An inter-dental brush, also called an inter-proximal brush or a proxy brush, is a small brush, typically disposable. It can be either supplied with a reusable angled plastic handle or an integral handle. An inter-dental brush is used for cleaning between teeth and between the wire of fixed dental appliances such as bridgework and the teeth or gums. Brushes are available in a range of widths. Using a toothbrush and an inter-dental brush can more effectively remove plaque than using a toothbrush and dental floss..

Inter-dental Brushes

An inter-dental brush, also called an inter-proximal brush or a proxy brush, is a small brush, typically disposable; either supplied with a reusable angled plastic handle or an integral handle, used for cleaning between teeth and between the wire of fixed dental appliances such as bridgework and the teeth or gums. Brushes are available in a range of widths. Using a toothbrush and an inter-dental brush can more effectively remove plaque than using a toothbrush and dental floss.

Tongue Cleaning

Cleaning the tongue as part of daily oral hygiene is essential, since it removes the white/yellow bad-breath-generating coating of bacteria, decaying food particles, fungi (such as Candida), and dead cells from the dorsal area of the tongue. Tongue cleaning also removes some of the bacteria species which generate tooth decay and gum problems.

Gum Care

Massaging the gums with toothbrush bristles is generally recommended for good oral health.

Oral Irrigation

In some cases, it is recommended to use oral irrigation as a way to clean teeth and gums. Oral irrigators reach 3–4 mm under the gum line. Oral irrigators use a pressured, directed stream of water to disrupt plaque and bacteria.

Food and Drink

Foods that help muscles and bones also help teeth and gums. Breads and cereals are rich in vitamin B while fruits and vegetables contain vitamin C, both of which contribute to healthy gum tissue. Lean meat, fish, and poultry provide magnesium and zinc for teeth. For some people, flossing might be recommended after every meal.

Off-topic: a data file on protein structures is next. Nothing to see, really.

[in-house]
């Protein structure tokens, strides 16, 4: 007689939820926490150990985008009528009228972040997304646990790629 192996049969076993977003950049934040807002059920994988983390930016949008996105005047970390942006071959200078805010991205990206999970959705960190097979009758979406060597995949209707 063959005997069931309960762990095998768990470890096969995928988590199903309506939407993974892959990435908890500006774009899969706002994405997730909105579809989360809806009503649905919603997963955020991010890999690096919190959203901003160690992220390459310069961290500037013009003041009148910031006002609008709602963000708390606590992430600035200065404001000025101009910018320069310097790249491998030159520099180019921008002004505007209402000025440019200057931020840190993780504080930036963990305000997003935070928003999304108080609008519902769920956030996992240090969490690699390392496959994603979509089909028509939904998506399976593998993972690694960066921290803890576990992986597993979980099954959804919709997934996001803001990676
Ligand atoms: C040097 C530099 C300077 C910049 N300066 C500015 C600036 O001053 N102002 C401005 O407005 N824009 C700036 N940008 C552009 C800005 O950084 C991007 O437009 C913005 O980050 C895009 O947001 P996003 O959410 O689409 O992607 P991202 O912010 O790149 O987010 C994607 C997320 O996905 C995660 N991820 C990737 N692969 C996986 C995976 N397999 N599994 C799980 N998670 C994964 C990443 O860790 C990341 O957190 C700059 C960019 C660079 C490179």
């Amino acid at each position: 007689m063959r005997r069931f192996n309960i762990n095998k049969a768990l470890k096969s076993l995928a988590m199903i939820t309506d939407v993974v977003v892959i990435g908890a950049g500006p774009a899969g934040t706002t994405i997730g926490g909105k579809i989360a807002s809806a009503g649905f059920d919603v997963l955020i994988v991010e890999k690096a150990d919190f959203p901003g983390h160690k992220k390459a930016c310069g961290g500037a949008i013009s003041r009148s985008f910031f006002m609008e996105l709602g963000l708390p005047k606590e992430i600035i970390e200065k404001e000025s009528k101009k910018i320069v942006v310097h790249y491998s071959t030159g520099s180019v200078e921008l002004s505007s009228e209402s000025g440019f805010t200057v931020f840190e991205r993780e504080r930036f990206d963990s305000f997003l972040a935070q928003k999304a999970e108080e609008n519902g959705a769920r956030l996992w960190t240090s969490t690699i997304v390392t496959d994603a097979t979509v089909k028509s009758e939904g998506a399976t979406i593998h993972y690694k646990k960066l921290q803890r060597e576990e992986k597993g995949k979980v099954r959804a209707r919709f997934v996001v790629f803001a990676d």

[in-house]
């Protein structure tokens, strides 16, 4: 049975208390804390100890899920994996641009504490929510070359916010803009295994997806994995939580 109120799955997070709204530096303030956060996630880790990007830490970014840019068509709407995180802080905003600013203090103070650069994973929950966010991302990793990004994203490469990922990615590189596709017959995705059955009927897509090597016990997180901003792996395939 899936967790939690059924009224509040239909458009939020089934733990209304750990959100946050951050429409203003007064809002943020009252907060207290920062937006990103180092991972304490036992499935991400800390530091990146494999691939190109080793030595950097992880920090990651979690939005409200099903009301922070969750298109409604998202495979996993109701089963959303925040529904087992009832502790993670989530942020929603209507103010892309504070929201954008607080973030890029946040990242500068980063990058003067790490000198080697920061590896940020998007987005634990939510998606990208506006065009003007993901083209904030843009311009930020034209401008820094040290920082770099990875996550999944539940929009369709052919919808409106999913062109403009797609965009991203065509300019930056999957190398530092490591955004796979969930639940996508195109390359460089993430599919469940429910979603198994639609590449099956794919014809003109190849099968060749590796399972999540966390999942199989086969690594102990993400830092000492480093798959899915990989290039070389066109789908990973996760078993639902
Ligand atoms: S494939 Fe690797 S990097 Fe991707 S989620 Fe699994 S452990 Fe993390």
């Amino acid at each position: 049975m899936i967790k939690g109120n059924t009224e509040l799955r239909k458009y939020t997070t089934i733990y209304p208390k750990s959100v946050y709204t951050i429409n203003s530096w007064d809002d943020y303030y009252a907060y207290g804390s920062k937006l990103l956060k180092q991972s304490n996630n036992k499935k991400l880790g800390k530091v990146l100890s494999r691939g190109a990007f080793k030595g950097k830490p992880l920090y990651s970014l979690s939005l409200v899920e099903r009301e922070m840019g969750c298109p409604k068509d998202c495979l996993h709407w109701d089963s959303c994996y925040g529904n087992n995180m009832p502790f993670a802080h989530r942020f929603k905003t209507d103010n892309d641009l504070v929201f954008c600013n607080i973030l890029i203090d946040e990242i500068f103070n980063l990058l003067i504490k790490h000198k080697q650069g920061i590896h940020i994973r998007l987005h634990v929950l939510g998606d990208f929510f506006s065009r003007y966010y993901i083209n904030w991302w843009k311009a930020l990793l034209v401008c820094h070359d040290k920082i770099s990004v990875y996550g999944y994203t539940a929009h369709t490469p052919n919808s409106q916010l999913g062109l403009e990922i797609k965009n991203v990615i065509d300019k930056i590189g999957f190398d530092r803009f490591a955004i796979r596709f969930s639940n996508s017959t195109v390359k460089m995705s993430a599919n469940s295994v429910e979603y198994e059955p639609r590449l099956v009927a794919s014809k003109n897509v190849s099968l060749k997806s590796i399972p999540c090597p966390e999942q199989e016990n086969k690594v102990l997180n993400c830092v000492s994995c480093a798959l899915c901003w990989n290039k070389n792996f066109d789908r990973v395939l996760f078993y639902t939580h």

Beneficial Foods

Some foods may protect against cavities. Fluoride is a primary protector against dental cavities. Fluoride makes the surface of teeth more resistant to acids during the process of re-mineralization. Drinking fluoridated water is recommended by some dental professionals while others say that using toothpaste alone is enough.

Milk and cheese are also rich in calcium and phosphate, and may also encourage re-mineralization. All foods increase saliva production, and since saliva contains buffer chemicals this helps to stabilize the pH to near 7 (neutral) in the mouth. Foods high in fiber may also help to increase the flow of saliva and a bolus of fiber like celery string can force saliva into trapped food inside pits and fissures on chewing surfaces where over 80% of cavities occur, to dilute carbohydrates like sugar, neutralize acid and re-mineralize teeth like on easy-to-reach surfaces. Sugar-free chewing gum stimulates saliva production, and helps to clean the surface of the teeth.

According to World Dental, these are the top ten beneficial foods for teeth.

Green tea contains polyphenol antioxidant plant compounds that reduce plaque, cavities, and gum disease. Green tea may also reduce bad breath and strengthen the tooth enamel because of its high fluoride content.
Dairy foods are beneficial because of their low acidity, which reduces wear and tear on teeth. Additionally, dairy foods are high in calcium, the main component of teeth.
Cheese contains calcium and phosphate, which help balance pH in the mouth, preserves (and rebuilds) tooth enamel, produces saliva, and kills bacteria that cause cavities and disease.

Fruits such as apples, strawberries and kiwis contain Vitamin C. This vitamin is considered the element that holds cells together. If this vitamin is neglected, gum cells can break down, making gums tender and susceptible to disease.

Vegetables: Vitamin A, found in pumpkins, carrots, sweet potatoes and broccoli, is necessary for the formation of tooth enamel. Crunchy vegetables may also help clean gums.

Onions contain antibacterial sulfur compounds. Tests show that onions kill various types of bacteria, especially when eaten raw.

Celery protects teeth by producing saliva which neutralizes acid that causes demineralization and cavities. It also massages the teeth and gums.

Sesame seeds reduce plaque and help build tooth enamel. They are also very high in calcium.

Animal food: beef, chicken, turkey, and eggs contain phosphorus which, with calcium, is one of the two most vital minerals of teeth and bone.

Water cleans the mouth and produces saliva that deposits essential minerals into the teeth. It keeps gums hydrated and washes away particles from the teeth.

If you have more questions or concerns about oral health and how it might affect your dentures, please do not hesitate to contact us at the Niagara Denture Clinic for a complimentary consultation.